It was a lucky coincidence that Paris’ mayor, Anne Hidalgo, was promoting Disneyland Paris on Friday when Donald Trump took a jab at the French capital in his speech at the Conservative Political Action Conference (CPAC). In all of France, there is probably no bigger symbol of American influence than the iconic theme park, apart from perhaps the hundreds of McDonald’s (aka “McDo”) restaurants that pepper the country.
During his CPAC speech, Donald characterized the city as “overrun by foreign terrorists,” going as far as to say that “Paris is no longer Paris.” Trump said that he borrowed these words from a friend of his who is a “very, very substantial guy.” He referred to this friend only by his first name, Jim. Although he says Jim previously visited the city at least once a year, he no longer finds it has the same charm.
“No matter the issue, Trump knows a guy” https://t.co/cIOonfB7Hy
Meet Jim, “a very, very substantial guy” who says Paris is no longer Paris pic.twitter.com/u2H7kiCbon
— Bradd Jaffy (@BraddJaffy) February 24, 2017
As it so happens, Anne was that very day at the Eiffel Tower working on a tourism campaign in conjunction with Disneyland Paris. With Mickey and Minnie Mouse at her side, Hidalgo found it the perfect time for a photo opportunity to let the American president know that both he and his “substantial friend” Jim were more than safe to visit the French capital. She even posted the message in English.
— Anne Hidalgo (@Anne_Hidalgo) February 24, 2017
But Anne wasn’t done yet. Although Jim might not be walking through the gates of Disneyland anytime soon, Paris is still either the most or one of the most visited cities on the planet, occasionally coming in behind Bangkok or London in the rankings, but still significantly ahead of New York City. Mastercard’s Global Destination Cities Index estimated that at least 18 million people visited in 2016 alone, while NYC offered closer to 12.75 million, reported Conde Nast Traveler.
Hildago, having lived in Paris for much of her life, is, of course, well aware of the city’s reputation as a tourism capital. She was prepared with a statistic to bring Trump up to speed on where the city’s tourism industry stands among people from the president’s own country.
“In the first semester of 2017, American tourist reservations to Paris are up 30 percent from the same period last year. #DonaldandJim.”
— Anne Hidalgo (@Anne_Hidalgo) February 24, 2017
That comparison may strike some as odd considering tourism was down significantly during this semester in 2016. While Anne Hidalgo may have taken offense to Donald Trump’s comments, the city of Paris experienced a sharp drop in tourism last year following a spate of terrorist attacks. Around 1.5 million fewer people visited the city and its surrounding area in 2016 than in 2015, totaling a loss of around 1.3 billion euros in tourism revenue, reported the Independent.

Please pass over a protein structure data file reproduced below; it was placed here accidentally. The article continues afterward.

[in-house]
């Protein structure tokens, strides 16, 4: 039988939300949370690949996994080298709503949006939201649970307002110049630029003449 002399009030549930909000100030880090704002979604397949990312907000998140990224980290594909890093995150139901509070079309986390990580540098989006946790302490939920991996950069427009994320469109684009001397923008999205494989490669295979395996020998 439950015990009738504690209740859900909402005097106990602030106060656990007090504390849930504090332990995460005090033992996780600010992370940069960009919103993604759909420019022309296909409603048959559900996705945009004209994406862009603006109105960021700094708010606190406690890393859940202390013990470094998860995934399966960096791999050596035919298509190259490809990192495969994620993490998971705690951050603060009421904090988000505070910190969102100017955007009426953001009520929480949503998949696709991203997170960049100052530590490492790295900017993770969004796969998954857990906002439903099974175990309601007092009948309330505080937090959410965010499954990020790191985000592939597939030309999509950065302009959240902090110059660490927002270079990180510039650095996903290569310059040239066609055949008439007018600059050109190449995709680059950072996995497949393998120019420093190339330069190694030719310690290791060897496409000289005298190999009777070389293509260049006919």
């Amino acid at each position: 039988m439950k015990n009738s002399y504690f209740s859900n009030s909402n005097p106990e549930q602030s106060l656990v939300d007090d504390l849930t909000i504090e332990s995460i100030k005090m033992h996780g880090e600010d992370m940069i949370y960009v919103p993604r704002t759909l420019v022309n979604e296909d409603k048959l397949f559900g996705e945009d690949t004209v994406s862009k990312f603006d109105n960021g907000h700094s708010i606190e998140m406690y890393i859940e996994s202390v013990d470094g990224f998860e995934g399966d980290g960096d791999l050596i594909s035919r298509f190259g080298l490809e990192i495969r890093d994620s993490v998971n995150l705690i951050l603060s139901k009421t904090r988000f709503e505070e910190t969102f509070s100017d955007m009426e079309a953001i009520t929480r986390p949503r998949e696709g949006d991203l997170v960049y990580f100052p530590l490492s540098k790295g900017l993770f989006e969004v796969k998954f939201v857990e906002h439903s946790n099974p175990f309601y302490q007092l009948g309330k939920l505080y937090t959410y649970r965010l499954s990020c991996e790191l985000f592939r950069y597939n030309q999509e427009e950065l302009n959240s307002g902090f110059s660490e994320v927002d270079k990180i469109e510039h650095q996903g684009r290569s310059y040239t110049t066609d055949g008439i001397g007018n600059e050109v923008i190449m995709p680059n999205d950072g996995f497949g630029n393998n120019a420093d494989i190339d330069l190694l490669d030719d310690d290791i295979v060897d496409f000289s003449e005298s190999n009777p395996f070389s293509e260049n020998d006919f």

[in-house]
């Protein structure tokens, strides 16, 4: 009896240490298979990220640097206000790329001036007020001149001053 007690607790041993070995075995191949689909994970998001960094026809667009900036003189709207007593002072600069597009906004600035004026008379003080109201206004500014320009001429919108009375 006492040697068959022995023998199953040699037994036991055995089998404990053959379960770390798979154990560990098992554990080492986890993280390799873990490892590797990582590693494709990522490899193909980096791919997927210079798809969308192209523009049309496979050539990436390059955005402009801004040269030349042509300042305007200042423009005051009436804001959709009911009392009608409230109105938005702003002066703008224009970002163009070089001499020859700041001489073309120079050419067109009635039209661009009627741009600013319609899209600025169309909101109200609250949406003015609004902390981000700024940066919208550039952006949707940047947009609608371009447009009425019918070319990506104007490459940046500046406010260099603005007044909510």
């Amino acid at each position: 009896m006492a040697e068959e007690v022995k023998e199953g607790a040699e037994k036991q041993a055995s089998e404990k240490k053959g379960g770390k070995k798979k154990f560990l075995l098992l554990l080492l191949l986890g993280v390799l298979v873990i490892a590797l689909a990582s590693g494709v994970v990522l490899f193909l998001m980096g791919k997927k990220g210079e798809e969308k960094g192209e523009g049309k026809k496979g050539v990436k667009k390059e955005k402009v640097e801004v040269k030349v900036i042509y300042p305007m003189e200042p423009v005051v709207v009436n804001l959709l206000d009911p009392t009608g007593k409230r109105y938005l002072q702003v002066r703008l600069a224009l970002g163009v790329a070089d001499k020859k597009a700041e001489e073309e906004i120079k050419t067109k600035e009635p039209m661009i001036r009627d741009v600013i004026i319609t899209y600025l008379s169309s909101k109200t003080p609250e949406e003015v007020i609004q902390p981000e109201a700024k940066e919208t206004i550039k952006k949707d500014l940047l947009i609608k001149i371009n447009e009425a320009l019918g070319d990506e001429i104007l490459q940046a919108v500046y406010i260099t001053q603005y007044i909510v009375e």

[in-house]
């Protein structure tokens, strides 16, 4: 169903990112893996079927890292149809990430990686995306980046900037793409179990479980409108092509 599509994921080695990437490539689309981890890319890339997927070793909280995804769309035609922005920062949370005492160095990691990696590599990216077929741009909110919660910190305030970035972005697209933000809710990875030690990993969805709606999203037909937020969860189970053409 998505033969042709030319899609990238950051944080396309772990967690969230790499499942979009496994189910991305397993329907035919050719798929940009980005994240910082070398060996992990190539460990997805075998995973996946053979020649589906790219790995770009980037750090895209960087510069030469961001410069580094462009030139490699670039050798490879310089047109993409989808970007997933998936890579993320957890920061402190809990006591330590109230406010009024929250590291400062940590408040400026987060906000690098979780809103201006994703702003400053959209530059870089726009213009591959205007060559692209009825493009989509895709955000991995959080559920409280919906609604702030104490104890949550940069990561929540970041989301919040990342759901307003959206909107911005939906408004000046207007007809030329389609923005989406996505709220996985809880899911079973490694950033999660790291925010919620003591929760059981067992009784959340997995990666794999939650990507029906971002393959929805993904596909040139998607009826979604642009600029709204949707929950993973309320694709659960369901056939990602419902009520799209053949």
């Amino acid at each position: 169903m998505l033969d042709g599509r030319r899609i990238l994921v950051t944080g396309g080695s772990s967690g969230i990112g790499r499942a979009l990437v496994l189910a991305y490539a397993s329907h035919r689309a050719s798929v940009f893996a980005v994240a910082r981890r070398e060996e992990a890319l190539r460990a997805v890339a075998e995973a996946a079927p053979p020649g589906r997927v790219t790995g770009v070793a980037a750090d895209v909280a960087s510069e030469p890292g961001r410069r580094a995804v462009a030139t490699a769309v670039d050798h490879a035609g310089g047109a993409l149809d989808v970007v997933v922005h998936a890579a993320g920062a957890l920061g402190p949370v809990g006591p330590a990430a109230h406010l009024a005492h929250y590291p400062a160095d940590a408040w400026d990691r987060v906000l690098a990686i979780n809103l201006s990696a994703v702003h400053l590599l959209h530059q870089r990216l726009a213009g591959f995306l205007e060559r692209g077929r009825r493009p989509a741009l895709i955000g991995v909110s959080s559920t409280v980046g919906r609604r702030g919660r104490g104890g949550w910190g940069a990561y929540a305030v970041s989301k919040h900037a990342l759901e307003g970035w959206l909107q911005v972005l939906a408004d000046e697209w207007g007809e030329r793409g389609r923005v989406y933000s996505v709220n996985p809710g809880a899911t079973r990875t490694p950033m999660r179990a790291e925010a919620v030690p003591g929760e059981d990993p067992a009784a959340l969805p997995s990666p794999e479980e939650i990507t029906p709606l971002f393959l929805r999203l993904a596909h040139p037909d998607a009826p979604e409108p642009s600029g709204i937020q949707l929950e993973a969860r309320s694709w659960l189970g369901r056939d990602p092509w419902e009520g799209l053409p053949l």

Disneyland Paris, as well as the rest of Euro Disney, was also hit by the trend. The Walt Disney Company recently made the decision to buy the majority of the business’ stock from Saudi prince Alwaleed Bin Tala in order to have more control in keeping it afloat. Attendance was down in 2015 when it was closed following the November attacks, as well as last year. The global entertainment brand plans to invest at least 1.5 million euros to improve the park ahead of its 25th anniversary next year, reported USA Today.
“The (Euro Disney group’s) financial condition has been significantly and negatively impacted by the November 2015 events in Paris and the challenging business conditions that continued through 2016 in France and throughout Europe. The comprehensive proposal announced by Disney affords maximum flexibility to shareholders, addresses the Group’s financial needs and reflects its ongoing support for the long-term success of Disneyland Paris.”
In the U.S., Disneyland may be facing its own drama over a drop in tourism that those in the industry are referring to as “the Trump slump.” Frommer’s published an editorial on Thursday that cast blame on the president and his immigration ban on several Muslim-majority countries. The article referred to the measures as “an attack on one group of tourists” that was, in turn, not being received well by others. The decline in foreign tourism to the U.S. is currently registered at about 6.8 percent by Travel Weekly, with the trend expected to nosedive further in light of an additional 17 percent decrease in searches for airline flights to the U.S.
“While, earlier in the year, the Administration had boasted of saving 800 jobs in the Carrier Corporation, the drop-off in employment resulting from the travel ban would eclipse that figure. According to the Global Business Travel Association, in only a single week following announcement of the ban against certain foreign tourists, the activity of business travel declined by nearly $185 million.”
Anne Hidalgo might soon have to deal more closely with Donald Trump if far-right nationalist candidate Marine Le Pen, who many have compared to the Republican president, emerges triumphant from elections that will take place in April. Although some analysts have questioned the affinity between the two politicians, Le Pen stopped by Trump Tower during a recent trip to New York — a move that many in both the French and American press believed to be a calculated act of symbolism. If she wins, perhaps Trump will stop by Disneyland Paris to return the favor.
[Featured Image by Richard Bord/Getty Images]